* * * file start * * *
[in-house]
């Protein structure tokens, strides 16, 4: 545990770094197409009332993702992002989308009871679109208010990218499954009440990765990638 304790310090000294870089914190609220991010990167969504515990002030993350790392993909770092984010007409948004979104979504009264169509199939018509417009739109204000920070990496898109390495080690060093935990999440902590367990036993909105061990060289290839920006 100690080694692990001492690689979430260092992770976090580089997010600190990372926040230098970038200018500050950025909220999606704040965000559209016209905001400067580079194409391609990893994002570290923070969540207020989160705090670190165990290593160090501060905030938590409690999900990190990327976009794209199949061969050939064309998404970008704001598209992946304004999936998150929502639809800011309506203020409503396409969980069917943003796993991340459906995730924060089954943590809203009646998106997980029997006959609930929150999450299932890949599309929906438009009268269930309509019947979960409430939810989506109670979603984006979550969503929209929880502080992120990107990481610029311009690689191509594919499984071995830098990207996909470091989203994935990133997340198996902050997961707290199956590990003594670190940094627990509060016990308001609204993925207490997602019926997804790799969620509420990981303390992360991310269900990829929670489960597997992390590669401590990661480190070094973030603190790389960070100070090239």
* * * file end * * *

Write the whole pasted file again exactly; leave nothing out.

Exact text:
[in-house]
């Protein structure tokens, strides 16, 4: 545990770094197409009332993702992002989308009871679109208010990218499954009440990765990638 304790310090000294870089914190609220991010990167969504515990002030993350790392993909770092984010007409948004979104979504009264169509199939018509417009739109204000920070990496898109390495080690060093935990999440902590367990036993909105061990060289290839920006 100690080694692990001492690689979430260092992770976090580089997010600190990372926040230098970038200018500050950025909220999606704040965000559209016209905001400067580079194409391609990893994002570290923070969540207020989160705090670190165990290593160090501060905030938590409690999900990190990327976009794209199949061969050939064309998404970008704001598209992946304004999936998150929502639809800011309506203020409503396409969980069917943003796993991340459906995730924060089954943590809203009646998106997980029997006959609930929150999450299932890949599309929906438009009268269930309509019947979960409430939810989506109670979603984006979550969503929209929880502080992120990107990481610029311009690689191509594919499984071995830098990207996909470091989203994935990133997340198996902050997961707290199956590990003594670190940094627990509060016990308001609204993925207490997602019926997804790799969620509420990981303390992360991310269900990829929670489960597997992390590669401590990661480190070094973030603190790389960070100070090239």